Authored by the Legal Center for Foster Care & Education, this brief describes the barriers to educational success that children in foster care often face, and how a new amendment to the Family Educational Rights and Privacy Act (FERPA) makes it easier for child welfare agencies to collaborate with schools to eliminate these barriers for children in foster care.
Until recently, FERPA posed some obstacles to child welfare agencies attempting to access students’ education records, track the educational outcomes of children in foster care, and intervene in a timely manner to improve these outcomes.
A new amendment to FERPA, the Uninterrupted Scholars Act (USA), has greatly expanded and simplified access to education records for child welfare staff. The amendment, effective January 14, 2013, permits schools to release a child’s education records to an agency caseworker, other representative of a state or local child welfare organization, or a tribal organization when the agency or organization is legally responsible for the care and protection of the student and has the right to have access to a student’s case plan.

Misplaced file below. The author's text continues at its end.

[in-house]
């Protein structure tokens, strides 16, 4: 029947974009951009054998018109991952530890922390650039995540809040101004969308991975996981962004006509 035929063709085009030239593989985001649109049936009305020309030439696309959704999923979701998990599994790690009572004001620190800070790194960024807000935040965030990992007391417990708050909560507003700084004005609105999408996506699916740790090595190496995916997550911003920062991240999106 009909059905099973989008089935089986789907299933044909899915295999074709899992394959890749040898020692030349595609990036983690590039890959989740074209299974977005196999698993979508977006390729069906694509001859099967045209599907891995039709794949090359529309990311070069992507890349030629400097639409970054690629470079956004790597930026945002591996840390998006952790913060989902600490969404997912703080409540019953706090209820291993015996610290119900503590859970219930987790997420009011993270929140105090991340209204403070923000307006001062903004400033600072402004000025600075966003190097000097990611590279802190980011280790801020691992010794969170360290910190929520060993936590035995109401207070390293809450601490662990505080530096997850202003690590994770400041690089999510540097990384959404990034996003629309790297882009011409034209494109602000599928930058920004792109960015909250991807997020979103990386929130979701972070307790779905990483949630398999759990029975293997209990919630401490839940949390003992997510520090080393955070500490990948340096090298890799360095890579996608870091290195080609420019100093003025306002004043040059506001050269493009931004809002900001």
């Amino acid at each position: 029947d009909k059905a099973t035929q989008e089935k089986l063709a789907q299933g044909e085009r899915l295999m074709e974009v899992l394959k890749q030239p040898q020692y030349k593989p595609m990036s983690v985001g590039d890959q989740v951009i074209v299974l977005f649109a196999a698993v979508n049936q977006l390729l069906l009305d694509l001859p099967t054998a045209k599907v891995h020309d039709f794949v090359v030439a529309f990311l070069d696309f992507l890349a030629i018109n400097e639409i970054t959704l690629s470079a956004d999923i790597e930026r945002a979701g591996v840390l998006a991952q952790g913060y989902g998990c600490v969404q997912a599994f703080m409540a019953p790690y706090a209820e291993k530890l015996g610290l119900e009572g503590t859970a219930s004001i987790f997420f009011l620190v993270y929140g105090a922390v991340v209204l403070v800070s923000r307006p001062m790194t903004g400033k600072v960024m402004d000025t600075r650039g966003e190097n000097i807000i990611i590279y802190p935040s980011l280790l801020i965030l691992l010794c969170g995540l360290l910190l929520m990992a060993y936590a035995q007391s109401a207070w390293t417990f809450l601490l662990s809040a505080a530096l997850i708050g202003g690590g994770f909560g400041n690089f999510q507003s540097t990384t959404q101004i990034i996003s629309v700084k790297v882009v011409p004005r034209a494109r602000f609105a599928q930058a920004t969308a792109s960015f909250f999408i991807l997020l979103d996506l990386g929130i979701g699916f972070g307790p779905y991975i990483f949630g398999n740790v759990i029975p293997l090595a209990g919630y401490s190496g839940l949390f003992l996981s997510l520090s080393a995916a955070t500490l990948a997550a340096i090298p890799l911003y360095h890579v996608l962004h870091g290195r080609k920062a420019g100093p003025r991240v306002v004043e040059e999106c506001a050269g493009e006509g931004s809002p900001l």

This brief provides greater detail on how the new FERPA amendment improves the ability of child welfare agencies to collaborate with schools to improve educational outcomes for children in foster care. It provides examples of steps that state child welfare agencies and schools have already taken to implement it, as well as a list of considerations stakeholders should contemplate when implementing the law in their own jurisdictions.